Financial shocks are inevitable during a lifetime. “Stuff happens” according to the PG-rated version of that cliche. When it does my language is more NC-17. Nevertheless, happens it does. The most common financial shocks for working-class families are:
What is an emergency fund? It is a "liquidity buffer" between you and ruin. If you have very little saved — say $200 to $500 — each additional dollar you set aside dramatically reduces your likelihood of falling into financial hardship. It can be any of these items. Some are decidedly better options than others:
Forget the 3 to 6 months of take-home pay that is commonly parroted throughout financial media and literature. This goal is often unattainable for low-income wage earners. A more realistic minimum target is $2,467. A fund of this amount will be sufficient for most emergencies. Having such a fund stops you from getting stuck with short term remedies with long term consequences like being late on rent or borrowing from a payday lender. Often creating a cycle of cash draining late fees and prolonged financial insecurity.
Building an emergency fund is your #1 priority. You should well establish an emergency fund before you divert resources to the very prudent debt reduction strategy necessary for your long term success. You should continue or start making all minimum payments on time and continue to do so until your emergency is well funded.
Debt reduction is achieved by consistent application of payment to the principal balance. Having an emergency fund will let you maintain a good payment history so you won’t have to “rob Peter to pay Paul” when the inevitable happens. One missed credit card minimum payment can close off what may be a critical asset during a financial emergency and put a big hole in your safety net. Modified universal default terms may render a late payment to one lender a catastrophe in your creditworthiness regardless of your actual payment history.
Your ability to borrow should be viewed as part of your safety net. It creates capacity and demonstrates financial capability. Your credit card cash advances and spending limits arecritical components that can be managed to help mitigate some of the impacts of an emergency and buying you time. An excellent credit score can give you immediate access to additional money during an emergency. It is a MoneySmartLife strategy to responsibly and proactively expand your borrowing capacity annually. Just as your net worth expands annually so should your credit capacity. They weave your safety net tighter and softer.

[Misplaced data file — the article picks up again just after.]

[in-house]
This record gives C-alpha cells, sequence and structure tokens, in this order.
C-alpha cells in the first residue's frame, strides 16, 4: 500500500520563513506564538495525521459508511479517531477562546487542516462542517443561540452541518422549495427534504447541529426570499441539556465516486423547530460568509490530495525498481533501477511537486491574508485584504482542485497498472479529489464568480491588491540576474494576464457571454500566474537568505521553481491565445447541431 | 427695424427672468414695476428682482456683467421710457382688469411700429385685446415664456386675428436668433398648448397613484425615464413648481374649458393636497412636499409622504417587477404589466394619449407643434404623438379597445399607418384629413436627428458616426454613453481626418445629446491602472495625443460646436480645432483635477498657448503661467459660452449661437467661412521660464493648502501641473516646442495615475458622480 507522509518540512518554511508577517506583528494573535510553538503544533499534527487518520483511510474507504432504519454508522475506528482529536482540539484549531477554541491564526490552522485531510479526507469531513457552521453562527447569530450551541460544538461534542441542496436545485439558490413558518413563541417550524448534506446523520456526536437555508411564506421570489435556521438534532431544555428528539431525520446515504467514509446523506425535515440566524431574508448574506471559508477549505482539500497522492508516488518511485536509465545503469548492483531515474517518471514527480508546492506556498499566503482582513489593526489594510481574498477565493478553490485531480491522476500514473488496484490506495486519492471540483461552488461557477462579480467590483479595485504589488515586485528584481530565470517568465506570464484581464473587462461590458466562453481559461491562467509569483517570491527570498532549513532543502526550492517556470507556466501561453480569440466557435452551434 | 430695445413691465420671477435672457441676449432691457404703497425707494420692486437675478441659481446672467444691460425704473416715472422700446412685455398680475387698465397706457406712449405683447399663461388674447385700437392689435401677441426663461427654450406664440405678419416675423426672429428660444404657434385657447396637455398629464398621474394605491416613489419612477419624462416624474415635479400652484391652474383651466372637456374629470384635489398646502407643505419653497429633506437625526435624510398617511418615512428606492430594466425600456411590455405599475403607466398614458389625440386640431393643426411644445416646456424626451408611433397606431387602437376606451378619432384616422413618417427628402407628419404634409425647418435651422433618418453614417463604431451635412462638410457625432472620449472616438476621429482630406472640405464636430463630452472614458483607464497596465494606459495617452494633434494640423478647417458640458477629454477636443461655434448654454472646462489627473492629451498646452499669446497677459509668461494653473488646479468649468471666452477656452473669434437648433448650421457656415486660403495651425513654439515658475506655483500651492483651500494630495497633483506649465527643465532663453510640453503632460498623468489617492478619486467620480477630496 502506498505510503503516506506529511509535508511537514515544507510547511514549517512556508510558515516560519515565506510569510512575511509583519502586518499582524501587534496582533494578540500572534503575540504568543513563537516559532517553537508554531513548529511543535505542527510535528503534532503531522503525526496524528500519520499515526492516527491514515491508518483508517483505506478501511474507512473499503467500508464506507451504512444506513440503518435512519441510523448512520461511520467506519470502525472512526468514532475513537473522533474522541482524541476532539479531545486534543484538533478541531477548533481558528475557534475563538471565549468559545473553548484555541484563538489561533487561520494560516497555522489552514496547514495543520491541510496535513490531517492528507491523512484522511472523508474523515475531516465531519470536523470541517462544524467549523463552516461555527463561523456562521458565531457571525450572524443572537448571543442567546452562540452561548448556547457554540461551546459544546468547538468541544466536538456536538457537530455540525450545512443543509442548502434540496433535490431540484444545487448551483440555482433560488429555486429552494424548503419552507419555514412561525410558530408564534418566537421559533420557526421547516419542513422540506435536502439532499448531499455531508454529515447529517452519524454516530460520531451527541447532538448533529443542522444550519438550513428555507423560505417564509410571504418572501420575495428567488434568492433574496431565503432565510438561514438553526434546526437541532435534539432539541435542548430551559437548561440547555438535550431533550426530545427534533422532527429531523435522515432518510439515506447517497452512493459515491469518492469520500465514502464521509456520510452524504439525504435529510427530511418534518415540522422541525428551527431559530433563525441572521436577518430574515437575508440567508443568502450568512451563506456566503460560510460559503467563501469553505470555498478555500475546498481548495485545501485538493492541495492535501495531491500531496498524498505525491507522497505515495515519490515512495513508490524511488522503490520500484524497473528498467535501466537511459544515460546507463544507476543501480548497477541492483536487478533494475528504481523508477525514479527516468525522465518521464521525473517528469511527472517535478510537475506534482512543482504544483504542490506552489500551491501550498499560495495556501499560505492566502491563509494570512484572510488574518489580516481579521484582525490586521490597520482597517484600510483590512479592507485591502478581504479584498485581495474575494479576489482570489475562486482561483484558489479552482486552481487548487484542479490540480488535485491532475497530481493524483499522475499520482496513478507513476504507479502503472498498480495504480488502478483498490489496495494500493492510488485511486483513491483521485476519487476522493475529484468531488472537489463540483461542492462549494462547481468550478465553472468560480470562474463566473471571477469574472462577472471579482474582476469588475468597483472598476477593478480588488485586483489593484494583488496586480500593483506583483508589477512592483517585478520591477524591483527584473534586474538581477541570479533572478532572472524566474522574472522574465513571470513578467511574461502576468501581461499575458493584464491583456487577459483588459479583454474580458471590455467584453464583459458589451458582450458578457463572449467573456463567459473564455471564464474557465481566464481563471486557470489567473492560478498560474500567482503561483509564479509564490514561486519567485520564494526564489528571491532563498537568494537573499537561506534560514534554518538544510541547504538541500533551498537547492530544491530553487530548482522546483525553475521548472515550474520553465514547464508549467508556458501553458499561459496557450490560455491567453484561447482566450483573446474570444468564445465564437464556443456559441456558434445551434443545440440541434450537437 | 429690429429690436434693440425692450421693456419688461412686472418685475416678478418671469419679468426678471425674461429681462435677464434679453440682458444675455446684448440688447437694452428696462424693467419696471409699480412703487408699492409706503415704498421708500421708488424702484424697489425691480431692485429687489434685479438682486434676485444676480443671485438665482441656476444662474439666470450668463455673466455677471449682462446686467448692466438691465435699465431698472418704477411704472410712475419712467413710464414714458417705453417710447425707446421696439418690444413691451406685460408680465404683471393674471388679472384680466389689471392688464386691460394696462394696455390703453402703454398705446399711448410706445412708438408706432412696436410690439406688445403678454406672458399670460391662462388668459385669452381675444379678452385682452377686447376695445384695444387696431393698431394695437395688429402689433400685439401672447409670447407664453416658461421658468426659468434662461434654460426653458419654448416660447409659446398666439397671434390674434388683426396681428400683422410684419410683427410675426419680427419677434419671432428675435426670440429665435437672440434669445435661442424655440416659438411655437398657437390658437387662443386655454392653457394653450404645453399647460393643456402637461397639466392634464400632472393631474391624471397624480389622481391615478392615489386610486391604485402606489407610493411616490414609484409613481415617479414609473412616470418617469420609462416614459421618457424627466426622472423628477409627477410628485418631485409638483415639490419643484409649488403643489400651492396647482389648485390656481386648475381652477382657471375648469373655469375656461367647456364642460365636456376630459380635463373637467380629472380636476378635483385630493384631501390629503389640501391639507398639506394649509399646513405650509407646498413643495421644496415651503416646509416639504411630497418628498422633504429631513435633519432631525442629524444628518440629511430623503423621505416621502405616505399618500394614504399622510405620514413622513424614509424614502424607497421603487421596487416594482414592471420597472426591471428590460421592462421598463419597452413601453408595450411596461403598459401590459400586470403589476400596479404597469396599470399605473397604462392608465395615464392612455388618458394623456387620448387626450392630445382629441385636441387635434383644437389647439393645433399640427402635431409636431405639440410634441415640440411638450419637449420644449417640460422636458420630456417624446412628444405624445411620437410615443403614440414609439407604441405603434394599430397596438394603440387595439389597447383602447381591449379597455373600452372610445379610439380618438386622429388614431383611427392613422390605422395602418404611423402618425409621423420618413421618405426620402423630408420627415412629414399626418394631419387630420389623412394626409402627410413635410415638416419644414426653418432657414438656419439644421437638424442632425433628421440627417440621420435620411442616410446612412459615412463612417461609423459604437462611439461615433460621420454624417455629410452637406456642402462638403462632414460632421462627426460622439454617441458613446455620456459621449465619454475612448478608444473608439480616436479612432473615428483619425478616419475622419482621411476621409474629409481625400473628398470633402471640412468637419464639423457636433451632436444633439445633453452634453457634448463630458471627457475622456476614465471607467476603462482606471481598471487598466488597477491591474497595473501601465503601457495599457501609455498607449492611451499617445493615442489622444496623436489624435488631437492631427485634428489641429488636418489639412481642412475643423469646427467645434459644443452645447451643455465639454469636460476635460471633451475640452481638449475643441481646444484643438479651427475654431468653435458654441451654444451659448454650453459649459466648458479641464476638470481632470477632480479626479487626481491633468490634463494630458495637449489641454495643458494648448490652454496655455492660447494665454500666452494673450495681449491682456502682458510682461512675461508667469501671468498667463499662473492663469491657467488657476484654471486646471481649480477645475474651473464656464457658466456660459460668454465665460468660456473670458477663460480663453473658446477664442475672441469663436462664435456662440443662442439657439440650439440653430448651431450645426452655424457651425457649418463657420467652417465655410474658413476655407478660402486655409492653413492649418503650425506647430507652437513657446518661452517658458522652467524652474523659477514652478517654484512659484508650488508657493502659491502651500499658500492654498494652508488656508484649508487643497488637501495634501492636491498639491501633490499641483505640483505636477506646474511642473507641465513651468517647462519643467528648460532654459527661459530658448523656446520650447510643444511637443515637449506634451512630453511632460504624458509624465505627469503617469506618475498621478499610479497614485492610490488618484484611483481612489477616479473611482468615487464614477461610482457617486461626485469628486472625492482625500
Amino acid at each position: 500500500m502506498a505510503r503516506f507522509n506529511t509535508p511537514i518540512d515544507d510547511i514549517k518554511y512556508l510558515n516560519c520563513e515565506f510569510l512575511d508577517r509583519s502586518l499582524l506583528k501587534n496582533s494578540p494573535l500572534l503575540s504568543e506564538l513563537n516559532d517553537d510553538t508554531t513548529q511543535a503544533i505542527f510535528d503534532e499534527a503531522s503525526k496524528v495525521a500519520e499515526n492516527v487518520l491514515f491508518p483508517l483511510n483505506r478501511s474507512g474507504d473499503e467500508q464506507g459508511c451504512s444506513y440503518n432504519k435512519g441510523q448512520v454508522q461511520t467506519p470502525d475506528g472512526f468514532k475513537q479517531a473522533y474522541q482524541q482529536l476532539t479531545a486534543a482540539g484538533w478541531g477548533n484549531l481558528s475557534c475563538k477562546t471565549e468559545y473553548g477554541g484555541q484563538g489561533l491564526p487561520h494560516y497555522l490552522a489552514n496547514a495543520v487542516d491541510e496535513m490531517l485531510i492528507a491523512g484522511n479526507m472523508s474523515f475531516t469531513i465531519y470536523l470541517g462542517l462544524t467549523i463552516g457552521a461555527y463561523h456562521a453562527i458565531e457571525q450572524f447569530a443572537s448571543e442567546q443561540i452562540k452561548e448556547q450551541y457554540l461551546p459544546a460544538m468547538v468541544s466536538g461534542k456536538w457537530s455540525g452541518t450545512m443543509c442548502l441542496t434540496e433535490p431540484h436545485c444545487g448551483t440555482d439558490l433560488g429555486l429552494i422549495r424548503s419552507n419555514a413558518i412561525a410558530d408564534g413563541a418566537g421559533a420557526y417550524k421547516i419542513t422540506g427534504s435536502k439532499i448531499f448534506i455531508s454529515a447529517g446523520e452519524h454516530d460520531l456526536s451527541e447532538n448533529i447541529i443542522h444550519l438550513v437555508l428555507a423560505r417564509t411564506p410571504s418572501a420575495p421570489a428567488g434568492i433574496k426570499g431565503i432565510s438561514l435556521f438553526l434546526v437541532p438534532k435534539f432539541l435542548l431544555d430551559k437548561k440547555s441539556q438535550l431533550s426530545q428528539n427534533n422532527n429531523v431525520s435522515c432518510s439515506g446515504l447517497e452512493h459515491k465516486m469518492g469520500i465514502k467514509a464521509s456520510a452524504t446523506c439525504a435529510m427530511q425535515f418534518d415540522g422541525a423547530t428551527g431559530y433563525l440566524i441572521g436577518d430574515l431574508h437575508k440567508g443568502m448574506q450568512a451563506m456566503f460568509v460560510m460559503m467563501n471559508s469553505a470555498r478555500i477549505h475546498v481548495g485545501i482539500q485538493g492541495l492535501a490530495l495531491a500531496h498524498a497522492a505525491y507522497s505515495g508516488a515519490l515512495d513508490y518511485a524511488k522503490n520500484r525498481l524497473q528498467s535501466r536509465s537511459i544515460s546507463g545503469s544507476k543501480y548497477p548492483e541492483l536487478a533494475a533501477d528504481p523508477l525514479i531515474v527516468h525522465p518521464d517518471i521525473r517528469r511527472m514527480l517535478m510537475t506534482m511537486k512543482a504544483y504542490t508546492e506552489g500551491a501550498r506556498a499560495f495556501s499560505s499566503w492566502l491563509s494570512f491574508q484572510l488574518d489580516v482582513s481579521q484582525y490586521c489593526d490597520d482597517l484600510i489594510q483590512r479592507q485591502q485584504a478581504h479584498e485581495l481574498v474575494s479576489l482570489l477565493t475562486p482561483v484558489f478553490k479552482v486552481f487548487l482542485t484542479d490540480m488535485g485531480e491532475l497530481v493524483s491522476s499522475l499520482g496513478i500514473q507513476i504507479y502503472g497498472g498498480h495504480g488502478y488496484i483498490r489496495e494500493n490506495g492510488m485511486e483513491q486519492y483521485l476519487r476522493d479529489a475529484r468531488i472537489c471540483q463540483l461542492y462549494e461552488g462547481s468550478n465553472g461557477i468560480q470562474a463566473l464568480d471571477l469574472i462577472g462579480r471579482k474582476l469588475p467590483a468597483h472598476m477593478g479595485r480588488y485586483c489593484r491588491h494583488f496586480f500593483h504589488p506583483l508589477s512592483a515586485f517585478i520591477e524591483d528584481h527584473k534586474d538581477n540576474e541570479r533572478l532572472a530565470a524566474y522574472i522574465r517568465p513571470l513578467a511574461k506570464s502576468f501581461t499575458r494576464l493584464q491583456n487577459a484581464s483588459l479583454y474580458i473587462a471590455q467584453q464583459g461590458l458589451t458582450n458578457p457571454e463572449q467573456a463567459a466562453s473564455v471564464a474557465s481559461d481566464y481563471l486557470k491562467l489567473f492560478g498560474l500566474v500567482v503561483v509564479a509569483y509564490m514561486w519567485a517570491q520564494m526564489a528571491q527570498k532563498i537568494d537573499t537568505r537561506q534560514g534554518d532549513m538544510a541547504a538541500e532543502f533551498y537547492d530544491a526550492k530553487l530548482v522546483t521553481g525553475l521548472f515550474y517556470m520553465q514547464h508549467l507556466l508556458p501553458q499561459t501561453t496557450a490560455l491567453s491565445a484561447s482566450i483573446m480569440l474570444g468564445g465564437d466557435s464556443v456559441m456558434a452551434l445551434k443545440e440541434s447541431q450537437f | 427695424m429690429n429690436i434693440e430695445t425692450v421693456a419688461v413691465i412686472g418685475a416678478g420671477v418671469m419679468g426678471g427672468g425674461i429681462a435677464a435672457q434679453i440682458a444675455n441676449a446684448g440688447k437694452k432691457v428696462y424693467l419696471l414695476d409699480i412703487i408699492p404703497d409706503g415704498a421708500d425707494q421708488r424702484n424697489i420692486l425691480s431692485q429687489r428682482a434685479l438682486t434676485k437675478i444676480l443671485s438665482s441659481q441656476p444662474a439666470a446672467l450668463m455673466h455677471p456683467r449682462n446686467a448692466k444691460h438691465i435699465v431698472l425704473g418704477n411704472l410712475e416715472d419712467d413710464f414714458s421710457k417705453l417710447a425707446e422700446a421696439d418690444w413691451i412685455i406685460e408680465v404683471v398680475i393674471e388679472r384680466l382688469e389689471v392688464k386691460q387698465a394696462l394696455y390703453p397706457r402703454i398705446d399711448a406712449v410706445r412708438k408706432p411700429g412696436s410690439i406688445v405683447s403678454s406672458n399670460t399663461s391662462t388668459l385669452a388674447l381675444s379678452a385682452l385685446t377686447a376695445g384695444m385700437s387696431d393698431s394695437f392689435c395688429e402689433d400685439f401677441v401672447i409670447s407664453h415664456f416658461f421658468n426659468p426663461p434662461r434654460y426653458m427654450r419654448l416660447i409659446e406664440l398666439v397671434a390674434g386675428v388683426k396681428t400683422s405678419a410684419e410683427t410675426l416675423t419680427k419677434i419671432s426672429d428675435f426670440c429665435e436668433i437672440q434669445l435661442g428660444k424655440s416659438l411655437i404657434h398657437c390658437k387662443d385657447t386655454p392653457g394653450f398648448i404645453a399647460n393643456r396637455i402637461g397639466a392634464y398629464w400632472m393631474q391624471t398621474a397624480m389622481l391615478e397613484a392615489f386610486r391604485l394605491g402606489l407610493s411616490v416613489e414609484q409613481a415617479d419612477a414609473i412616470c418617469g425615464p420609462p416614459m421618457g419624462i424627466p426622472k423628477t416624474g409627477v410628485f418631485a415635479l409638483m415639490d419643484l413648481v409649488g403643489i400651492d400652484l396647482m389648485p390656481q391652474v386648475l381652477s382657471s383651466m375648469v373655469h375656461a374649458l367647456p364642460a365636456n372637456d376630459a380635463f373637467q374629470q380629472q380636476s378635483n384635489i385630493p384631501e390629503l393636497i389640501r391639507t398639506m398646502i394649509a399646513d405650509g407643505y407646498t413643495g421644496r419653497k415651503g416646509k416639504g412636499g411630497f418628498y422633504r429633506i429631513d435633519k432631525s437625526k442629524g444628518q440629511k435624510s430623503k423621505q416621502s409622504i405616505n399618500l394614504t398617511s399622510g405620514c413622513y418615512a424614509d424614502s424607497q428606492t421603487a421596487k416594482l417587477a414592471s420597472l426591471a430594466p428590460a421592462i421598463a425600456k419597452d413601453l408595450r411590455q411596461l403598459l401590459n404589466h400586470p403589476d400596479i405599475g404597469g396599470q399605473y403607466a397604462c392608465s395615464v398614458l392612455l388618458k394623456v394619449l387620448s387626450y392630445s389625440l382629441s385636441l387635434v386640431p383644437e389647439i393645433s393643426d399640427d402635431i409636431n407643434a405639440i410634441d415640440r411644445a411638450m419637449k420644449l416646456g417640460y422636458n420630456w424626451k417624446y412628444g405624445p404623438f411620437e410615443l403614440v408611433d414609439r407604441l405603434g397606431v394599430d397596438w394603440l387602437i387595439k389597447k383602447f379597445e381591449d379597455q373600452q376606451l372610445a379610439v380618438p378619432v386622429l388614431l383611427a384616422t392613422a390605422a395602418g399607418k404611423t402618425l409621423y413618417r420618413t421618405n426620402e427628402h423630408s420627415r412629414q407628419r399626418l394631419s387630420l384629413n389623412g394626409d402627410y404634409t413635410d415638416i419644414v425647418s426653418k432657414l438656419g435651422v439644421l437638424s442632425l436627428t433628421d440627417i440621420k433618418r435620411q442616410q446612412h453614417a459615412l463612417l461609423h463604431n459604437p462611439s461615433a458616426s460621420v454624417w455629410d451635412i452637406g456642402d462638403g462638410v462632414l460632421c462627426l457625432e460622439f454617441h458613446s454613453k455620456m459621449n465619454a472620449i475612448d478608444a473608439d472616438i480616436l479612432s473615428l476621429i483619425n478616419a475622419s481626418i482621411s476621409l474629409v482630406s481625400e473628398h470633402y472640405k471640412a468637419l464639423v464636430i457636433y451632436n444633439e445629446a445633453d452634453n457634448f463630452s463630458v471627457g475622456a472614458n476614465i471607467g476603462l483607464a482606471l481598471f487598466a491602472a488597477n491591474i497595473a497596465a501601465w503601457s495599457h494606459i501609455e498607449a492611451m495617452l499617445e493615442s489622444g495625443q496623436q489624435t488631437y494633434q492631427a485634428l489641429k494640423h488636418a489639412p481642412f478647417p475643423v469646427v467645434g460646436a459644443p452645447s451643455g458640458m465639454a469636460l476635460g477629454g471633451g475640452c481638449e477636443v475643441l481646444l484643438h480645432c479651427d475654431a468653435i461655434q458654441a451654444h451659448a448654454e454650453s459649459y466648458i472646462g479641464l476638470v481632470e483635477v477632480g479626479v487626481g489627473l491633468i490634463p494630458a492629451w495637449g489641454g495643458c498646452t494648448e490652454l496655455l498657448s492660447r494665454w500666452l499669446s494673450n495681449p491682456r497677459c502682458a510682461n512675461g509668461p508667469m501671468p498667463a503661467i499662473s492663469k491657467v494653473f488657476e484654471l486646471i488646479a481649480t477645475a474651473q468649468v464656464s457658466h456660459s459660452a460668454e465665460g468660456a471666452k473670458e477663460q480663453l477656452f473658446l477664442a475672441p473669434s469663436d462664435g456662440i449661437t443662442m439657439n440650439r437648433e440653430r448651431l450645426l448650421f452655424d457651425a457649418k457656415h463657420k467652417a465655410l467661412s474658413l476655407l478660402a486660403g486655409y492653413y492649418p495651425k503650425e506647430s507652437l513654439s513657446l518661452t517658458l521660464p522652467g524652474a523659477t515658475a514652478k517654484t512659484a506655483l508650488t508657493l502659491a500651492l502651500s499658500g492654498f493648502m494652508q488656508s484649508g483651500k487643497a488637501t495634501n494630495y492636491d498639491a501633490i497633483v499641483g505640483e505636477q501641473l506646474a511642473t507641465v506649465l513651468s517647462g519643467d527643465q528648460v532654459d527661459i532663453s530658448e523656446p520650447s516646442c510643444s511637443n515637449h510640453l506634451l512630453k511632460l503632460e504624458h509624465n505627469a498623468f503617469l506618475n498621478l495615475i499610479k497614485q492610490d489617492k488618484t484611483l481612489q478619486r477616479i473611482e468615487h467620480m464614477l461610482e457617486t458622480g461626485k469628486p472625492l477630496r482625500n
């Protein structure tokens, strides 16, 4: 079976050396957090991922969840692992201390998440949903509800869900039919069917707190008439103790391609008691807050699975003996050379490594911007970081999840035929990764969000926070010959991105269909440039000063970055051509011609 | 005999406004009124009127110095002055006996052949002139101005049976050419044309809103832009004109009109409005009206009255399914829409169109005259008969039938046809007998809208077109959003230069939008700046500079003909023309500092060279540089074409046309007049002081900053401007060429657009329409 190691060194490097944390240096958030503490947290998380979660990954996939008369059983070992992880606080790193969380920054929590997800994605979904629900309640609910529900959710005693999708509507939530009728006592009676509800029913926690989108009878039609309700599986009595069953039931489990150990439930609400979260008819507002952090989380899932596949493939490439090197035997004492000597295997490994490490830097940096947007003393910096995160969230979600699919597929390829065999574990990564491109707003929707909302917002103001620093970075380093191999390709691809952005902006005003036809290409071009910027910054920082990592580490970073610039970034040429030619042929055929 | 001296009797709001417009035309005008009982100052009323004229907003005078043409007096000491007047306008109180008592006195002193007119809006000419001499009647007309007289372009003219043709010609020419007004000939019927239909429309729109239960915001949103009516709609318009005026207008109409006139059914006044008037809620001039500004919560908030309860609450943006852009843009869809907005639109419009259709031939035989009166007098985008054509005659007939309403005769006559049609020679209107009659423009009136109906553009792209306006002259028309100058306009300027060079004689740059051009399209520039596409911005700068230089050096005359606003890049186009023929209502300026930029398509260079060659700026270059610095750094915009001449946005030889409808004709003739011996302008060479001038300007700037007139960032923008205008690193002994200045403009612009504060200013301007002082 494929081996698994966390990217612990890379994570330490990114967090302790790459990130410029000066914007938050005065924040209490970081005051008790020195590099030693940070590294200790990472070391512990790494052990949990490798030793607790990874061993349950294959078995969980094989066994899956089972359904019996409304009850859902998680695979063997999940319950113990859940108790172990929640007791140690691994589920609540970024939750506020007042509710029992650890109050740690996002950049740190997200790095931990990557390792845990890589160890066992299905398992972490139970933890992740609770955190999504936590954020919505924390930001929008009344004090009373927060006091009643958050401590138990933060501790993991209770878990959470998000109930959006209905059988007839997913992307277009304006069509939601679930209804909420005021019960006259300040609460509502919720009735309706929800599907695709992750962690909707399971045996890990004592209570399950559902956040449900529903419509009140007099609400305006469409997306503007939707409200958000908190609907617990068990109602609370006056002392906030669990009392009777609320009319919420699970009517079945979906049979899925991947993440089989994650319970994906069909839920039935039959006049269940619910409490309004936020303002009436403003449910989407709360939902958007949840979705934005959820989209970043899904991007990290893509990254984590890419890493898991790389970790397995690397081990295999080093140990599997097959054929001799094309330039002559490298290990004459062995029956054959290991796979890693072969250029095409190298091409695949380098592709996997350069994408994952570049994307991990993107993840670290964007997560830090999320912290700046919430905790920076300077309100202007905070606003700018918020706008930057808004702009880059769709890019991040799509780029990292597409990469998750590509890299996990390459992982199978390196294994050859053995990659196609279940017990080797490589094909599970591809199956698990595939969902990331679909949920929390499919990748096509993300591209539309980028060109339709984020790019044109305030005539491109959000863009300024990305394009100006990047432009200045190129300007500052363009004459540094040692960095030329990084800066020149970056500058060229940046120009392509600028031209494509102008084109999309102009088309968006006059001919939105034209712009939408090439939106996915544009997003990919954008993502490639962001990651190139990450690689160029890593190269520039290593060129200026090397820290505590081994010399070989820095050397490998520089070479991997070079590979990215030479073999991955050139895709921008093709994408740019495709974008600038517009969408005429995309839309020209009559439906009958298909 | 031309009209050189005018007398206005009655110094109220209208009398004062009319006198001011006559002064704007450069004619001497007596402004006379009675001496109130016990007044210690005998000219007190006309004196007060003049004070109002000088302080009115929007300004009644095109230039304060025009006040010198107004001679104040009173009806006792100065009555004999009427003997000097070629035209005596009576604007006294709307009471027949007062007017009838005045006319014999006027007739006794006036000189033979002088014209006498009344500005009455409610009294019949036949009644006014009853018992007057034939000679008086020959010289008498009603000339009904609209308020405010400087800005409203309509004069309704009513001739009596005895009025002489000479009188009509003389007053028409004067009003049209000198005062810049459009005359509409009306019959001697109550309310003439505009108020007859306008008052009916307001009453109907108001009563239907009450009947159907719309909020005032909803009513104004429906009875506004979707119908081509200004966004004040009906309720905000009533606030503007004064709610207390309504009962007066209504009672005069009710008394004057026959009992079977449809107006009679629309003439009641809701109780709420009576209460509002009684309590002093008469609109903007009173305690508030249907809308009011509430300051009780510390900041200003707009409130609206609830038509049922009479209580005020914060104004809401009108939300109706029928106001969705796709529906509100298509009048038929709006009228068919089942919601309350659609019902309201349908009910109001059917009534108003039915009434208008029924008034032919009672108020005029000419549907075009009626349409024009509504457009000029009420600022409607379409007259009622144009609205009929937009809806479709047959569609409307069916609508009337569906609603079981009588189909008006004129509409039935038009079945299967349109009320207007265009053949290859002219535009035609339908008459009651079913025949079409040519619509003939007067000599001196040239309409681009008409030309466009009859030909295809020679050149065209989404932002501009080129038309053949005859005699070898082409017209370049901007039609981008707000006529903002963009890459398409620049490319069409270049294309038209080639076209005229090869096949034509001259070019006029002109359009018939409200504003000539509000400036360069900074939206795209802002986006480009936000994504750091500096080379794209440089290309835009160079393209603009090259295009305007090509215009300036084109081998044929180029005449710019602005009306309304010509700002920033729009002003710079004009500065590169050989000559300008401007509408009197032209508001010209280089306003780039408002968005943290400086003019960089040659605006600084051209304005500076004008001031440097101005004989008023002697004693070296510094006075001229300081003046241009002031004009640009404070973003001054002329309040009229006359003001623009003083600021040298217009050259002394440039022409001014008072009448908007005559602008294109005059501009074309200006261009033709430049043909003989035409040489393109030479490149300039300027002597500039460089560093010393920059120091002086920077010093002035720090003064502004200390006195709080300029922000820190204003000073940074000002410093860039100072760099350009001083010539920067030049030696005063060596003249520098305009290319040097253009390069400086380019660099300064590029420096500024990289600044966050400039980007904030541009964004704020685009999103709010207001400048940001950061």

Recently the weather gave us notice that Nature was about to bring about a season change. Like it or not, ready or not the seasons will change. According to wise King Solomon in Ecclesiastes, everything under heaven has a season.That would include the American and global economies. And importantly, seasons change.
The economy's season is changing. Possible recession, the impact of tariffs on prices, and stagnant wage growth. In the words from HBO's Game of Thrones, "Winter is coming."
Part of financial well-being is "the capacity to absorb a financial shock." The key is your CAPACITY. Here are four strategies to do now to increase your capacity.
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Okay the BK is discharged. Now let's start rebuilding your credit score. This not a quick fix. It also assumes you have effectively dealt with whatever caused you declare bankruptcy whether it be situation, lifestyle, or lack of financial capabilities.
This strategy is front-loaded with a long term payoff because of the BK credit restoration timeline. A BK can be on your credit report for up to 10 years. The good news is that its impact lessens on your credit report the further removed it is from the present. You may be eligible for a mortgage or auto loan in much less time if your other factors are strong.
Here are the six steps to rebuild a perfect credit score:
1.Be wary of credit repair companies.
2. Start now. Be patient.
4. Check your credit reports 90 days after BK and then at least annually thereafter.